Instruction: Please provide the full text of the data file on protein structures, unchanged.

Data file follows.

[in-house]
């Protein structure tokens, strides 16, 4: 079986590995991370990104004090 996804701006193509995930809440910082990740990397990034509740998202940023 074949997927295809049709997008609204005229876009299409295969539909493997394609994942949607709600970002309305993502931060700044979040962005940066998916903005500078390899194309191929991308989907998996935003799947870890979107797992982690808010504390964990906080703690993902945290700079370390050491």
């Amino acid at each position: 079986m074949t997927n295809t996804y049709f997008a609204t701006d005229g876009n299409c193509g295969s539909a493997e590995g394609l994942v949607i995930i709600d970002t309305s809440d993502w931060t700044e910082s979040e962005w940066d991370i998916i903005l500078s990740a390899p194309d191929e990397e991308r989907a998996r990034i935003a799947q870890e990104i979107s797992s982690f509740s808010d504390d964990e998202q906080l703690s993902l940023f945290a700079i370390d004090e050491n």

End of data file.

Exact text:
[in-house]
């Protein structure tokens, strides 16, 4: 079986590995991370990104004090 996804701006193509995930809440910082990740990397990034509740998202940023 074949997927295809049709997008609204005229876009299409295969539909493997394609994942949607709600970002309305993502931060700044979040962005940066998916903005500078390899194309191929991308989907998996935003799947870890979107797992982690808010504390964990906080703690993902945290700079370390050491």
């Amino acid at each position: 079986m074949t997927n295809t996804y049709f997008a609204t701006d005229g876009n299409c193509g295969s539909a493997e590995g394609l994942v949607i995930i709600d970002t309305s809440d993502w931060t700044e910082s979040e962005w940066d991370i998916i903005l500078s990740a390899p194309d191929e990397e991308r989907a998996r990034i935003a799947q870890e990104i979107s797992s982690f509740s808010d504390d964990e998202q906080l703690s993902l940023f945290a700079i370390d004090e050491n």